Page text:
NEW BREMEN — The chance for a last blast of summer vacation before school begins will happen Aug. 17–20, when Bremenfest celebrates community life for regional families.
Kindergarten through high school classes open the following Wednesday, Aug. 23.
Highlights of this 43rd annual Bremenfest include team and individual sports, a car and motorcycle show, live music for dancing or concert listening, a fishing derby and a parade through downtown. Sunny weather in the high 70s is forecast for the weekend and should bring plenty of late-summer fans, which will please festival officials because the number attending this year may well determine whether there’s a 44th celebration and beyond.
Allan Webster, Bremenfest president and third-year committee member, is positive about the future of the festival.
“Bremenfest isn’t going anywhere,” he said. “Sponsorship money has picked up and volunteers have filled our booth staffing, so we’ll continue to put it on.”
Prefestival events will kick off, Sunday, Aug. 13, with competition pageants for the titles of Little Miss Bremenfest and Bremenfest Queen. The Little Miss contest among first-graders starts at 1:30 p.m., followed at 6 p.m. by the queen competition. Tickets are $5 at the door for either event in New Bremen High School.
Closer in time to the activities is the annual family movie night, Thursday, Aug. 17, at 8 p.m., when the Disney-animated “Moana” will be shown in Crown Pavilion on West Plum Street.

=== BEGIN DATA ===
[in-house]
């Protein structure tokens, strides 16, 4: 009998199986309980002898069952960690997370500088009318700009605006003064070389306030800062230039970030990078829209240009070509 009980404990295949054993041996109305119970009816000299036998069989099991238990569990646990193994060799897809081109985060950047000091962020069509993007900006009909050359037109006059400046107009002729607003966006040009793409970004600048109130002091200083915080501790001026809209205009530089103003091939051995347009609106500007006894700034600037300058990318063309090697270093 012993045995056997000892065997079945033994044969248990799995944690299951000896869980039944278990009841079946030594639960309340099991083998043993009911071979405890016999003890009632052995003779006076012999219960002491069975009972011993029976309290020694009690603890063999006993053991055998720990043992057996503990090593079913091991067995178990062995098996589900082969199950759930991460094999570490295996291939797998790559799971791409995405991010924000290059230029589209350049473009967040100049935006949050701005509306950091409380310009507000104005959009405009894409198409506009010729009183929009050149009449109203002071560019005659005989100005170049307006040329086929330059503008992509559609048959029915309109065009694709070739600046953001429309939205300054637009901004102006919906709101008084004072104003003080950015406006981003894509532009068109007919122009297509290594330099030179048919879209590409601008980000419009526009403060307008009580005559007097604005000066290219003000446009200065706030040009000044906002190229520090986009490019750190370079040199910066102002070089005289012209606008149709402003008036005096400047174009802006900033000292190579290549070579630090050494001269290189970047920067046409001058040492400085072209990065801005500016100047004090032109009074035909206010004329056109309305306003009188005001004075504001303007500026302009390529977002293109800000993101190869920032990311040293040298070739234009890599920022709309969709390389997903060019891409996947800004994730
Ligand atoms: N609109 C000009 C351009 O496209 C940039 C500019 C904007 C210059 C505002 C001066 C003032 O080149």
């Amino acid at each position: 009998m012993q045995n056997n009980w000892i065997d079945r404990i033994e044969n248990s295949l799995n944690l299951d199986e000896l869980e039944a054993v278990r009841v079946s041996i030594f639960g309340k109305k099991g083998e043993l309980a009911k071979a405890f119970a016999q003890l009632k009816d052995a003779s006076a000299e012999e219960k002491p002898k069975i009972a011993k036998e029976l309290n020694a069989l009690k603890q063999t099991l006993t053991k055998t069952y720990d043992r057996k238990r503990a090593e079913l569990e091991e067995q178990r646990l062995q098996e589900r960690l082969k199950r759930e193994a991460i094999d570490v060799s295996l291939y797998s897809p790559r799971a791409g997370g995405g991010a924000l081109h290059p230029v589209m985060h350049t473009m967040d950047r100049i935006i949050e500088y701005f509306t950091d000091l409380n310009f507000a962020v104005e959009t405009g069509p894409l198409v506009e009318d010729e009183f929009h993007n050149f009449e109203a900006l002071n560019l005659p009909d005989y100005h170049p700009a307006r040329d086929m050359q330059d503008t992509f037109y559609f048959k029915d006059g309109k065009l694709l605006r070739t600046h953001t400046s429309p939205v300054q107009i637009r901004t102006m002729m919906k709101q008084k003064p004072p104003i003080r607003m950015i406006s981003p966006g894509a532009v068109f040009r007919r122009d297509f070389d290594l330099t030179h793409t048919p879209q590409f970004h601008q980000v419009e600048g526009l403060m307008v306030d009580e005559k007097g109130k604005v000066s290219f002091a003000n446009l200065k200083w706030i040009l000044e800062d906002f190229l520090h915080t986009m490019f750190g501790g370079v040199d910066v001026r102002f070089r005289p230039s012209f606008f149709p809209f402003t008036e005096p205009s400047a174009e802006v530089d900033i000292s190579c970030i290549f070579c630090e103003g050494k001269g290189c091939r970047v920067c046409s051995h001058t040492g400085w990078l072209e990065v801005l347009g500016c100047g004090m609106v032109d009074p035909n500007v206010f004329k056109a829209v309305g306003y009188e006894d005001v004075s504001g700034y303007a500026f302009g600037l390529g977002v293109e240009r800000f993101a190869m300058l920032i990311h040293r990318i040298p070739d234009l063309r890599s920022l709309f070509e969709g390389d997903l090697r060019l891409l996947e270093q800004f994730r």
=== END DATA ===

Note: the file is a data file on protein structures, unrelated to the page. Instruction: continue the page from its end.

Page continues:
Friday, Aug. 18, events open at 3 p.m. when PA the DJ, also known as John Collins, rocks the Crown Pavilion. Amusement rides open at 4 p.m., and food and refreshment tents begin serving at 5 p.m. Opening ceremonies at 6:30 p.m. officially launch the festivities as the Bremenfest Queen and Little Miss Bremenfest are announced and crowned. A mile-long fun run starts at 7:30 p.m., and a serious 5-kilometer run starts at 8 p.m. Fortunately for runners, therapists from the New Bremen Massage Clinic will give chair massages following the 5K race.
The almost-hometown band, Saw Creek, whose four members hail from nearby Chickasaw and Maria Stein, will play its country Top 40 arrangements Friday night in Crown Pavilion from 8:30 p.m. to 12:30 a.m., closing out the food and beer tents by 12:45 a.m.
“We have a great lineup of bands and music for a small-town festival,” Webster said. “We’ve stayed pretty local (for talent), so we have a good handle on scheduling to please people.”
The start of the Saturday, Aug. 19, schedule reads as though spicy soup is served up for breakfast! Entries for the America Legion chili cook-off must be prepared onsite, starting at 8 a.m., for later tasting and contest judging. As the beverage stands open, the day’s events begin to develop with classic cars and motorcycles arriving for a show starting at 10 a.m. in the parking lot down the hill on Monroe Street behind the American Bicycle Museum and 17 West restaurant. At the same time, Jaycee Park heats up with a mud volleyball tournament and a kids’ craft corner in the shelter house.
Anglers of various ages will line the shores of the historic Miami-Erie Canal for a fishing derby from 10:30 a.m. to noon; then amusement rides for fun-seekers will open while the more serious crowd awaits the announcement of chili cook-off winners at Crown Pavilion.